179. Based on Question #13 from EducationalQuestions.com:   How would you grade spelling quizzes or written answers on any test for a student who appears to be dyslexic? He has not been labelled as so by any test that I am aware of, but he can't read aloud without help with basically every word. Also, his discussion answers are impossible to read. The letters do not make words. It's as if they're jumbled up.

The first thing you may wish to do is to refer this students for testing. Definitely, there is a problem here and it is better to find out what the problem is ASAP.

However, I would like to comment on the technique of having students read aloud.

The first step in TEACHING reading is to provide the necessary background experiences for students to understand, BEFORE they read, they key ideas and the key concepts in the reading selection. Thus, ALL reading INSTRUCTION needs to begin with an experience where the students develop the necessary concepts and have the opportunity to LISTEN and SPEAK the language they are about to read.

The second step in TEACHING reading is to provide for the students the WRITTEN WORDS they just heard and spoke during the background experience so that ALL key words are heard, spoken and seen BEFORE the reading. Thus, students are provided an opportunity to perceive the experience and the words that describe the experience.

Now the students --having listened to, spoken and seen the words they are about to read-- are ready for the third step in TEACHING reading: They must hear someone --the teacher or a tape-- reading the selection so that they hear the selection being read with good intonation and proper rhythm and pace. At this time the teacher may wish to use a technique where (s)he reads and stops at any one point in the reading selection. The students read only ONE word after the teacher stops and then the teacher continues reading aloud with fluency, intonation, rhythm and appropriate speed. This technique gives students the opportunity to decode or decipher the words they have seen before in isolation.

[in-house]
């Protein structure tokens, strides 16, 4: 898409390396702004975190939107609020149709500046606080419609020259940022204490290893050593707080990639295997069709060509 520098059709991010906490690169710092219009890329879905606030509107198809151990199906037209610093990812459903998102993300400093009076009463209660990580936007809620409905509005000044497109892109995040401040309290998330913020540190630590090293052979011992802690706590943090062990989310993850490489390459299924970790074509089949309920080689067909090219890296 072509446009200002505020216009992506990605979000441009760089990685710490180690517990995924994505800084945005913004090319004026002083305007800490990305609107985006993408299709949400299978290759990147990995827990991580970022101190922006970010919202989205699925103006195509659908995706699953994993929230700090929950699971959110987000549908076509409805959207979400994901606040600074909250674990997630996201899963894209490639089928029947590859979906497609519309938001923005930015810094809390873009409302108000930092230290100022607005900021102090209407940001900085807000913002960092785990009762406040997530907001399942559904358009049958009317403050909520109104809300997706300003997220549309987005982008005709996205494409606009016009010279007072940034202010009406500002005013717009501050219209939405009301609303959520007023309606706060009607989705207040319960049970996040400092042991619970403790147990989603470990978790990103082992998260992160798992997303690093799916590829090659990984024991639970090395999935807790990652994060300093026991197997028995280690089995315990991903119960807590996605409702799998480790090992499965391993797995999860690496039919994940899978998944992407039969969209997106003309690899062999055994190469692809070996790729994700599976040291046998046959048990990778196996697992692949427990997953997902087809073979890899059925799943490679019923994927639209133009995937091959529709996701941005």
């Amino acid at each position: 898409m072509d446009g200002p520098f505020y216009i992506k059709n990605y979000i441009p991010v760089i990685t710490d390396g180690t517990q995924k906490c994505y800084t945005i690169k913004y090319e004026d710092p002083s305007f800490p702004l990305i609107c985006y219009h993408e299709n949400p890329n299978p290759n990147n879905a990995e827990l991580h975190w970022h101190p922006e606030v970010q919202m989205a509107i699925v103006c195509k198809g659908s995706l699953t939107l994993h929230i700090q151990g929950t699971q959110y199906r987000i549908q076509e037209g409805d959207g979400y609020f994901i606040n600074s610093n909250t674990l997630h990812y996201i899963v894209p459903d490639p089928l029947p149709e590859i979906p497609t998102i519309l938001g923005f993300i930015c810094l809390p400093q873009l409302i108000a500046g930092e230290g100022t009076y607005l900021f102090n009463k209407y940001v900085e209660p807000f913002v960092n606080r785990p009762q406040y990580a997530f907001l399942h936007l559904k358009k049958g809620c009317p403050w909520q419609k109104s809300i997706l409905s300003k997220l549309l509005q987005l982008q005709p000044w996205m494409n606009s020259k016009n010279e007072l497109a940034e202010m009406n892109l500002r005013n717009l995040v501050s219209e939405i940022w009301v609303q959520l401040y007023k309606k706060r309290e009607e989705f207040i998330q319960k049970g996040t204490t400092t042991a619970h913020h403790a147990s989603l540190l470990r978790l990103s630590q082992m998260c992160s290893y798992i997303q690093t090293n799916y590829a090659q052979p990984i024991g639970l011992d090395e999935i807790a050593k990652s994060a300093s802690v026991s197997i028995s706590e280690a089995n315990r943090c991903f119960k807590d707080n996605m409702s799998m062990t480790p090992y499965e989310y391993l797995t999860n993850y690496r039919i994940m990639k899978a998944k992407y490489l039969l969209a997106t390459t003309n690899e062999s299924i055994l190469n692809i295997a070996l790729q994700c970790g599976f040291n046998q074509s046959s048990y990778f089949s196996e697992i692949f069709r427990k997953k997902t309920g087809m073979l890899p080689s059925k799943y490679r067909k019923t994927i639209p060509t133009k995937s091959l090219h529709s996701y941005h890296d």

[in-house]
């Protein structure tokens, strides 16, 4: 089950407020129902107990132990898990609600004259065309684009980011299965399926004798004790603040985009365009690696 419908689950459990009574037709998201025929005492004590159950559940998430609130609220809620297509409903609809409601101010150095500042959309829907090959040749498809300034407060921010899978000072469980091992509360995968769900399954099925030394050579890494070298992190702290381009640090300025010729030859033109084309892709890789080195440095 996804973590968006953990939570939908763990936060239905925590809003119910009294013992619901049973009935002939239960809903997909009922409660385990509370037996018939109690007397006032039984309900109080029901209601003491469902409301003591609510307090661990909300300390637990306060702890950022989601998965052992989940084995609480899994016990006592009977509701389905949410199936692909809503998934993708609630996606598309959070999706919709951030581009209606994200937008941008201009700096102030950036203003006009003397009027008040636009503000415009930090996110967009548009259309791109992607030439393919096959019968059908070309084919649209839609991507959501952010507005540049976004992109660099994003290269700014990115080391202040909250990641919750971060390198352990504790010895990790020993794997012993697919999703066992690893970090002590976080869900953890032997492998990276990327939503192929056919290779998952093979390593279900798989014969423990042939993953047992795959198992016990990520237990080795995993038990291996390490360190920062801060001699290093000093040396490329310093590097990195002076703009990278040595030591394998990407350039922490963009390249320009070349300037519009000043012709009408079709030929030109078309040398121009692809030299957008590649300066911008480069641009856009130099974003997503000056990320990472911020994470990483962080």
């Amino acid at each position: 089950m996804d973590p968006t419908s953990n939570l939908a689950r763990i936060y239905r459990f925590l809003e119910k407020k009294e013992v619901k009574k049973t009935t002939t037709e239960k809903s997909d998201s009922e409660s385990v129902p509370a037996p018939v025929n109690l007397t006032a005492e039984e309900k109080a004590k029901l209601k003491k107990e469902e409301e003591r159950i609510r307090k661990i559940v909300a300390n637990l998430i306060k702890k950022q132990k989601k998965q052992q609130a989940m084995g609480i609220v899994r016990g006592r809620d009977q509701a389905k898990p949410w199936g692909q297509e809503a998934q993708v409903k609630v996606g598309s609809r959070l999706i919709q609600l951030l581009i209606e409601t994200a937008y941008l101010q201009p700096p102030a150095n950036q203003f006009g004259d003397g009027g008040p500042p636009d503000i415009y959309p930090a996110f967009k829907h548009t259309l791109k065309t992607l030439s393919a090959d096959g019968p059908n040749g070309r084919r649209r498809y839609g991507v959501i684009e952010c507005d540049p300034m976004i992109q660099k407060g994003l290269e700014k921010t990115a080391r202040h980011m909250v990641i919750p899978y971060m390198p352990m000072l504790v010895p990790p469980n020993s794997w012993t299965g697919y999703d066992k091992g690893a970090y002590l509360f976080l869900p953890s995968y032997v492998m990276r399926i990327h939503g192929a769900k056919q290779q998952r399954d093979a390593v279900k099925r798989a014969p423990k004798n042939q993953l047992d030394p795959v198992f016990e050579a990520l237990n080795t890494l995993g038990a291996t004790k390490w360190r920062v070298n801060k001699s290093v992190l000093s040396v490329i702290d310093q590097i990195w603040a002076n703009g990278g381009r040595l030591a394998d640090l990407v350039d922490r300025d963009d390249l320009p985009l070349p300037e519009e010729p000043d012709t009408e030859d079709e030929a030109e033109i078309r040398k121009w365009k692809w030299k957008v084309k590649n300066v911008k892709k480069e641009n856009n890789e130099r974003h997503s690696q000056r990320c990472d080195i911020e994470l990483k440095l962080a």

Finally, the students read the selection silently and proceed to do follow-up oral discussions or other instructional activities where they can provide evidence of understanding.

READING ALOUD by students should never be done on NEW reading selections. Students should read aloud ONLY previously mastered reading selections. Reading selections to be read aloud should be those that students
(1) fully understand because they were provided the necessary background experience(s);
(2) have listened to, and spoken, the key words in the reading selection;
(3) have seen the written words BEFORE actually silently reading along with the teacher, or another person, or a tape;
(4) have repeatedly silently read so that they truly can read aloud with fluency, with intonation, with feelings, with rhythm and at an appropriate pace.

Reading aloud, during adult life, is rarely done by most people. Teachers, librarians, actors, newscasters, etc., are among the adults that read aloud as part of their jobs. Most people need not read aloud to make a living. Thus, reading aloud should be done as if the reader is talking, not as if the reader is reading for the first time a selection.

TEACHING reading aloud requires teaching many pre-requisite skills, as indicated above. No student should be asked to read aloud a reading selection that the student encounters for the very first time.

Now, about writing: If a student has a very difficult handwriting, you may wish to have the student word-process (h)is/er composition rather than writing it by hand. This way the student can spell-check as (s)he types (h)is/er composition.

If the student just does NOT know how to spell, you may wish to have the student DICTATE the composition to another student, or to a tutor or assistant. Then that other person can word-process the dictation and show the student how the words (s)he has said can be written down. The student can then re-copy (h)is/er own words using a word-processor or in (h)is/er own handwriting.



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